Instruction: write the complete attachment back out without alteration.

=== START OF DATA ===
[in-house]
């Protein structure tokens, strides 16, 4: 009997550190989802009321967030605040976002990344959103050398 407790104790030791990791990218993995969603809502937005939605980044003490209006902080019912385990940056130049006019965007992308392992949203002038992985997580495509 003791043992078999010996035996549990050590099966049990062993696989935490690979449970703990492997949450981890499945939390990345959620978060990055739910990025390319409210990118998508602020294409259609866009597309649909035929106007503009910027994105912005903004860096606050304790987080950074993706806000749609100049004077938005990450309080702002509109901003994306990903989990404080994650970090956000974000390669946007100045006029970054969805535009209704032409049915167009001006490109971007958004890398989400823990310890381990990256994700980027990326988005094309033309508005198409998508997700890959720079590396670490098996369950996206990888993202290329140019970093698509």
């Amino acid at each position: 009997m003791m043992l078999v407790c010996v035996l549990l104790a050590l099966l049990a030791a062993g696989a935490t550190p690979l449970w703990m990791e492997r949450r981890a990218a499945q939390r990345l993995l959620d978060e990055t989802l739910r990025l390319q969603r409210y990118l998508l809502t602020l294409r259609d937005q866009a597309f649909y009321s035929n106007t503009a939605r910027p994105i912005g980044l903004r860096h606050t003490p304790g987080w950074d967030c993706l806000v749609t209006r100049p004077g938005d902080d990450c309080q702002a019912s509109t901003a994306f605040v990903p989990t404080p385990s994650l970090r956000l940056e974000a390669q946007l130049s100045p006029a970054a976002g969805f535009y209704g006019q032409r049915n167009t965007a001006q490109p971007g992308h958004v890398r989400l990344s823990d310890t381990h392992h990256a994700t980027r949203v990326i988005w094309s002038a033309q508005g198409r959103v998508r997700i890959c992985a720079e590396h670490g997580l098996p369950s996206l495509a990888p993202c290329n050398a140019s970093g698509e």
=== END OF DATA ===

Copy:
[in-house]
């Protein structure tokens, strides 16, 4: 009997550190989802009321967030605040976002990344959103050398 407790104790030791990791990218993995969603809502937005939605980044003490209006902080019912385990940056130049006019965007992308392992949203002038992985997580495509 003791043992078999010996035996549990050590099966049990062993696989935490690979449970703990492997949450981890499945939390990345959620978060990055739910990025390319409210990118998508602020294409259609866009597309649909035929106007503009910027994105912005903004860096606050304790987080950074993706806000749609100049004077938005990450309080702002509109901003994306990903989990404080994650970090956000974000390669946007100045006029970054969805535009209704032409049915167009001006490109971007958004890398989400823990310890381990990256994700980027990326988005094309033309508005198409998508997700890959720079590396670490098996369950996206990888993202290329140019970093698509």
């Amino acid at each position: 009997m003791m043992l078999v407790c010996v035996l549990l104790a050590l099966l049990a030791a062993g696989a935490t550190p690979l449970w703990m990791e492997r949450r981890a990218a499945q939390r990345l993995l959620d978060e990055t989802l739910r990025l390319q969603r409210y990118l998508l809502t602020l294409r259609d937005q866009a597309f649909y009321s035929n106007t503009a939605r910027p994105i912005g980044l903004r860096h606050t003490p304790g987080w950074d967030c993706l806000v749609t209006r100049p004077g938005d902080d990450c309080q702002a019912s509109t901003a994306f605040v990903p989990t404080p385990s994650l970090r956000l940056e974000a390669q946007l130049s100045p006029a970054a976002g969805f535009y209704g006019q032409r049915n167009t965007a001006q490109p971007g992308h958004v890398r989400l990344s823990d310890t381990h392992h990256a994700t980027r949203v990326i988005w094309s002038a033309q508005g198409r959103v998508r997700i890959c992985a720079e590396h670490g997580l098996p369950s996206l495509a990888p993202c290329n050398a140019s970093g698509e």